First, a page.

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May 16, 2022 - 5:57:57 PM

1051 posts since 3/7/2006

2"x4" Nominal sized lumber was changed years ago by the lumber industry. lso, they are available full length or in what is called pre-cut studs. Builders who want 8' walls, knowing they need a top and bottom plate configuration prefer time savings of not having to cut down full length 8' boards.

Just FYI, there are no 1/2" or 3/4" sheets of plywood. Those have been nominalized too, to cut thickness and price.

And if you're planning on laying an 8" length of brick, it's not 8", but cut down in height, width and length so the mortar will bring the "unit" back to the proper installed dimensions. The same with an 8"x16" concrete block.

There's all kinds of stuff like this in the construction industry.

May 16, 2022 - 8:29:05 PM

1971 posts since 2/10/2003

You bought stud 2x4s, which as mentioned previously, are cut shorter then 8ft, so with the plates you end up at an 8ft wall. Home Depot sells both, stud length and full 8ft length and from what I recall the studs are a little more expensive then the 8 footers due to them already being cut for you. So you either pay a little more to save some time or a little less and spend time cutting them down.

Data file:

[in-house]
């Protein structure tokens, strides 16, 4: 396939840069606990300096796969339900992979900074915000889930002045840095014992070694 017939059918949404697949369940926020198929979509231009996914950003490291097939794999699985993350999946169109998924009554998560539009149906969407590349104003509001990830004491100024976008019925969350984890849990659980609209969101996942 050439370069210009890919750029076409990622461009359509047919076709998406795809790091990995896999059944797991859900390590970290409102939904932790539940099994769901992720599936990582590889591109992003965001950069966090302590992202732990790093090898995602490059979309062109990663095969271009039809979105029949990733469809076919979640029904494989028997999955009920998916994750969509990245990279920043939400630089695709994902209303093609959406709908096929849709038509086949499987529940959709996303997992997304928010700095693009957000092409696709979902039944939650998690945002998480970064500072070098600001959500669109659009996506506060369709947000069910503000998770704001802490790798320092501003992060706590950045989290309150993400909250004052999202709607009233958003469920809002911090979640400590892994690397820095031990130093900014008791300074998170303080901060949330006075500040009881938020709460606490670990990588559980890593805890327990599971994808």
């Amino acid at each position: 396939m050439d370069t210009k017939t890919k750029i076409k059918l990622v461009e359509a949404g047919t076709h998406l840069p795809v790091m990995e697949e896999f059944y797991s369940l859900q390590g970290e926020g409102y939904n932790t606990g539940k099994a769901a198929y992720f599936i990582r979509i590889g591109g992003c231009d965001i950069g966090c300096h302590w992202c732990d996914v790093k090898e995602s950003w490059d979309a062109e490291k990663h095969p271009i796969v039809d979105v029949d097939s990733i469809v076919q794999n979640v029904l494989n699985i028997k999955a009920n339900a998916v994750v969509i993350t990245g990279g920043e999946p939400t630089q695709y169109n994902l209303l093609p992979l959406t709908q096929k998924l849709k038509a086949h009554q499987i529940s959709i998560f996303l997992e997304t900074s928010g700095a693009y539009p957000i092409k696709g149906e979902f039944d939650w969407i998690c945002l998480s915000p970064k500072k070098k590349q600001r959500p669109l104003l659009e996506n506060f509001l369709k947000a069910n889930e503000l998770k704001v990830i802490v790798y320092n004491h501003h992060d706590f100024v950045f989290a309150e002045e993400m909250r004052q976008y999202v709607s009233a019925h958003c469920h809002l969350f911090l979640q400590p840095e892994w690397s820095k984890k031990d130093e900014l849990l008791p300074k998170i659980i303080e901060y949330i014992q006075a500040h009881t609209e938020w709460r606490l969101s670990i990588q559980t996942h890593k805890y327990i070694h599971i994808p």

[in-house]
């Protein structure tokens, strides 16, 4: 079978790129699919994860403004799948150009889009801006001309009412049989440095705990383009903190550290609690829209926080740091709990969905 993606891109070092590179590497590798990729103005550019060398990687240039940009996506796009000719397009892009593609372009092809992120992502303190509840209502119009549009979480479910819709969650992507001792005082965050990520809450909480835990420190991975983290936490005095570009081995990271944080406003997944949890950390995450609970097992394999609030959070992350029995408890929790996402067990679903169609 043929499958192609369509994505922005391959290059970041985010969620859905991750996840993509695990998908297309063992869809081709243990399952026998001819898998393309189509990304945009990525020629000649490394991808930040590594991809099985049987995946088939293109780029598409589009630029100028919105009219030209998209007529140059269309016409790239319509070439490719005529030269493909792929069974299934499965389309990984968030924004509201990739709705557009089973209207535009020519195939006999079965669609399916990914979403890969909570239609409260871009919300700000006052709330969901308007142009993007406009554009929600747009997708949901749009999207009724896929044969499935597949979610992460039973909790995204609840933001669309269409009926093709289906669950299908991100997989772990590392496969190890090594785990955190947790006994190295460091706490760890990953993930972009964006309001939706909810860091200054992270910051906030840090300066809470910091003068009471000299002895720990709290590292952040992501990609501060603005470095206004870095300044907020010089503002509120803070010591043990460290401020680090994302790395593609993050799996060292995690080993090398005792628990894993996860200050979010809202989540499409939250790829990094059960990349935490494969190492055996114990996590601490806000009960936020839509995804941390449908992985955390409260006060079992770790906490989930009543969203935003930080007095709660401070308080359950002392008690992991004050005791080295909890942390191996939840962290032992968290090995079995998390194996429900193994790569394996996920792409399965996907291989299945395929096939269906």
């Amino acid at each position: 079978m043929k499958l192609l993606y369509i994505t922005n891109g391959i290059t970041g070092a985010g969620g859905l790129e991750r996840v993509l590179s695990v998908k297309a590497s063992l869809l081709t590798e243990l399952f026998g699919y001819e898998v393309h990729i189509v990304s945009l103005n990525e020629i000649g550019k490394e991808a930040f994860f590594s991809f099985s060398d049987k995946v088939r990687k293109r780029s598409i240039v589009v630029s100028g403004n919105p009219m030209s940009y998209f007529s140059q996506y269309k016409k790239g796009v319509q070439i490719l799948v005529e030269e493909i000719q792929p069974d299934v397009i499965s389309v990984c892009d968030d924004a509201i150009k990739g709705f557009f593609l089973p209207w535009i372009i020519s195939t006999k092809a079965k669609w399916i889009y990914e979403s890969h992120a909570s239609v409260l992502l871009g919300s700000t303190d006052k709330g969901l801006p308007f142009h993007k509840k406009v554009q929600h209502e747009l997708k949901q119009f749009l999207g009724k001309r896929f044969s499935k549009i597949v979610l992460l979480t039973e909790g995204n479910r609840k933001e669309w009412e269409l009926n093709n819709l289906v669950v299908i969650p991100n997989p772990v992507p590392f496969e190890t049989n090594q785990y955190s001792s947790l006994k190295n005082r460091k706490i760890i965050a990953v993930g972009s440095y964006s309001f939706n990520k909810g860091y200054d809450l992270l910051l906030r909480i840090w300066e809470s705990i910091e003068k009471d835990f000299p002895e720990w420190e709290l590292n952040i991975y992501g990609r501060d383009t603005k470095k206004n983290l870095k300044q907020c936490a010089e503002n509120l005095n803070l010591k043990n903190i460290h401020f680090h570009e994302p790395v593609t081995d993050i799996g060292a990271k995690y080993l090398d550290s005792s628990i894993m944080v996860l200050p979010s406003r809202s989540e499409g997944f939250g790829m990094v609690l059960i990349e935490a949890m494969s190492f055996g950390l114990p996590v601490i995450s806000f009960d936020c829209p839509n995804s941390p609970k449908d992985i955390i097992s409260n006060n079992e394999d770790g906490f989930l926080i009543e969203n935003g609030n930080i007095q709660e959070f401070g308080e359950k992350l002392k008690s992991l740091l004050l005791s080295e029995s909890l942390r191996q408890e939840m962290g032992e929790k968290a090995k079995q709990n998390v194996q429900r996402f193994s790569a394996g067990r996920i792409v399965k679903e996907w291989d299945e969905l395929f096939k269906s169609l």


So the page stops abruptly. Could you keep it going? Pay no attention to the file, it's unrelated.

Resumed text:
May 16, 2022 - 8:38:13 PM

1971 posts since 2/10/2003

quote:
Originally posted by 5B-Ranch

“ BTW... what are you constructing? If studs for wall, then those are what you probably want.”

I was putting up nailers in the corners of a building we had built on site. A metal portable and the framers if you can call them that did not put anything in the corner to attach wall covering where the walls meet. There would have been no support in the corner on the longest walls. The studs worked but when I laid out the length on the new boards the difference of a 8ft stud exposed itself. Paid for an 8 footer got the shorter one.


They have metal and or plastic clips for that. With the price of lumber, I would have gone that route. 

May 17, 2022 - 2:40:07 PM
Players Union Member

banjo bill-e

Tuvalu

12090 posts since 2/22/2007

I purchased 8 8' 2x4s this week, and some are exactly 96" and some are 96.5", which threw me a curve when I cut one in half thinking I would get an even 4' but that was not the case and I had to trim it. But none were shorter than 96". I asked the man in the lumbar yard for eight footers and that is what he loaded out.